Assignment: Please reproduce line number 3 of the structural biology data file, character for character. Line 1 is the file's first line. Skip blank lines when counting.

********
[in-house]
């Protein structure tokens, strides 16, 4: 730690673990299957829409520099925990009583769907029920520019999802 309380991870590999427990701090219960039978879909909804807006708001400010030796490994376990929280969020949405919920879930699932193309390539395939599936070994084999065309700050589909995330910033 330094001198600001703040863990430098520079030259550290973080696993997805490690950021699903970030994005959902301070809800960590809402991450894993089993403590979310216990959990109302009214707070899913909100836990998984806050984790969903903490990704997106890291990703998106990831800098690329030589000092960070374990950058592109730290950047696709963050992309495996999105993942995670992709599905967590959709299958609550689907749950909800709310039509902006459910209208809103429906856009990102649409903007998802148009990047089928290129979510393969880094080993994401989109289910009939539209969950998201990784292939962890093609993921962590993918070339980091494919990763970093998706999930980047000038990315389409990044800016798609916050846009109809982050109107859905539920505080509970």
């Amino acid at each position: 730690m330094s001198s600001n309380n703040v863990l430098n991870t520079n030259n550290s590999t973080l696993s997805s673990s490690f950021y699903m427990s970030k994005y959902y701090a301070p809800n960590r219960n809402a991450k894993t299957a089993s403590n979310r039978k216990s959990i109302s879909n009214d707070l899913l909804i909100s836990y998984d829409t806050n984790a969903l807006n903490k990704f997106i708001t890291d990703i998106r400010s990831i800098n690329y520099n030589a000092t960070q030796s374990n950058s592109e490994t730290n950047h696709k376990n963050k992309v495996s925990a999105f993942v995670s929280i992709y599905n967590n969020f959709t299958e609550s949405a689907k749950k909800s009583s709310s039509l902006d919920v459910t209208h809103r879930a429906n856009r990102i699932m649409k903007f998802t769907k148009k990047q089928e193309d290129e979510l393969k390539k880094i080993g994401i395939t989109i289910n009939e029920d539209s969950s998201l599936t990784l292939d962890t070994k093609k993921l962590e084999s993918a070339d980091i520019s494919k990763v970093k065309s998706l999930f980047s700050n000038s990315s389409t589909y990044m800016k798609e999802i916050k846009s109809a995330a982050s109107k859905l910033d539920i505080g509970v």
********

């Amino acid at each position: 730690m330094s001198s600001n309380n703040v863990l430098n991870t520079n030259n550290s590999t973080l696993s997805s673990s490690f950021y699903m427990s970030k994005y959902y701090a301070p809800n960590r219960n809402a991450k894993t299957a089993s403590n979310r039978k216990s959990i109302s879909n009214d707070l899913l909804i909100s836990y998984d829409t806050n984790a969903l807006n903490k990704f997106i708001t890291d990703i998106r400010s990831i800098n690329y520099n030589a000092t960070q030796s374990n950058s592109e490994t730290n950047h696709k376990n963050k992309v495996s925990a999105f993942v995670s929280i992709y599905n967590n969020f959709t299958e609550s949405a689907k749950k909800s009583s709310s039509l902006d919920v459910t209208h809103r879930a429906n856009r990102i699932m649409k903007f998802t769907k148009k990047q089928e193309d290129e979510l393969k390539k880094i080993g994401i395939t989109i289910n009939e029920d539209s969950s998201l599936t990784l292939d962890t070994k093609k993921l962590e084999s993918a070339d980091i520019s494919k990763v970093k065309s998706l999930f980047s700050n000038s990315s389409t589909y990044m800016k798609e999802i916050k846009s109809a995330a982050s109107k859905l910033d539920i505080g509970v």